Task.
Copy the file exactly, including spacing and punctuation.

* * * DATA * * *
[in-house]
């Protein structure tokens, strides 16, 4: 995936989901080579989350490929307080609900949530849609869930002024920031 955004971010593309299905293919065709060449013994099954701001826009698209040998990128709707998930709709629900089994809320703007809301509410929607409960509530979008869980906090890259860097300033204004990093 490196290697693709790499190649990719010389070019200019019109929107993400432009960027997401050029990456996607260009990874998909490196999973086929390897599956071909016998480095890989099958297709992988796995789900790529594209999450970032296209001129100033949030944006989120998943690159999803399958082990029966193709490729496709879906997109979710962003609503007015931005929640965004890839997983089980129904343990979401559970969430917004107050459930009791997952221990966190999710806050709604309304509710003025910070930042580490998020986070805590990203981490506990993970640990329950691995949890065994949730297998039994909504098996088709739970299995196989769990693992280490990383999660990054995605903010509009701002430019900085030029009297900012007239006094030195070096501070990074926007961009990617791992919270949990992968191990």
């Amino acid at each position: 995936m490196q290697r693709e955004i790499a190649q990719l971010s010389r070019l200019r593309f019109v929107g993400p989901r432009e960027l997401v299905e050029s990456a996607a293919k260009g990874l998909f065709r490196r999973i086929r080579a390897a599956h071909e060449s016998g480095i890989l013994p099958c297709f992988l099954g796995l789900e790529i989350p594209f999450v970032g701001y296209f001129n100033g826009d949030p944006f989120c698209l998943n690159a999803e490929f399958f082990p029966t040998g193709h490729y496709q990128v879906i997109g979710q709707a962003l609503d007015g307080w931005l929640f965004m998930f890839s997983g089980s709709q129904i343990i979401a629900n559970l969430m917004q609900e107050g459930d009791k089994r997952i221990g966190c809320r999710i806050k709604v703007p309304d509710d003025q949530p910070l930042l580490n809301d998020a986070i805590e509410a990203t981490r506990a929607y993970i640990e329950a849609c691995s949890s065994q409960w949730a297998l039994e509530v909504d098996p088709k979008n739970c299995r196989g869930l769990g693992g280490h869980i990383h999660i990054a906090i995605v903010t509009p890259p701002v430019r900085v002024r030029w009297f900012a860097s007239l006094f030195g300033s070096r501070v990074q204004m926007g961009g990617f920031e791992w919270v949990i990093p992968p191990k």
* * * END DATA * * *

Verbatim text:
[in-house]
């Protein structure tokens, strides 16, 4: 995936989901080579989350490929307080609900949530849609869930002024920031 955004971010593309299905293919065709060449013994099954701001826009698209040998990128709707998930709709629900089994809320703007809301509410929607409960509530979008869980906090890259860097300033204004990093 490196290697693709790499190649990719010389070019200019019109929107993400432009960027997401050029990456996607260009990874998909490196999973086929390897599956071909016998480095890989099958297709992988796995789900790529594209999450970032296209001129100033949030944006989120998943690159999803399958082990029966193709490729496709879906997109979710962003609503007015931005929640965004890839997983089980129904343990979401559970969430917004107050459930009791997952221990966190999710806050709604309304509710003025910070930042580490998020986070805590990203981490506990993970640990329950691995949890065994949730297998039994909504098996088709739970299995196989769990693992280490990383999660990054995605903010509009701002430019900085030029009297900012007239006094030195070096501070990074926007961009990617791992919270949990992968191990």
């Amino acid at each position: 995936m490196q290697r693709e955004i790499a190649q990719l971010s010389r070019l200019r593309f019109v929107g993400p989901r432009e960027l997401v299905e050029s990456a996607a293919k260009g990874l998909f065709r490196r999973i086929r080579a390897a599956h071909e060449s016998g480095i890989l013994p099958c297709f992988l099954g796995l789900e790529i989350p594209f999450v970032g701001y296209f001129n100033g826009d949030p944006f989120c698209l998943n690159a999803e490929f399958f082990p029966t040998g193709h490729y496709q990128v879906i997109g979710q709707a962003l609503d007015g307080w931005l929640f965004m998930f890839s997983g089980s709709q129904i343990i979401a629900n559970l969430m917004q609900e107050g459930d009791k089994r997952i221990g966190c809320r999710i806050k709604v703007p309304d509710d003025q949530p910070l930042l580490n809301d998020a986070i805590e509410a990203t981490r506990a929607y993970i640990e329950a849609c691995s949890s065994q409960w949730a297998l039994e509530v909504d098996p088709k979008n739970c299995r196989g869930l769990g693992g280490h869980i990383h999660i990054a906090i995605v903010t509009p890259p701002v430019r900085v002024r030029w009297f900012a860097s007239l006094f030195g300033s070096r501070v990074q204004m926007g961009g990617f920031e791992w919270v949990i990093p992968p191990k």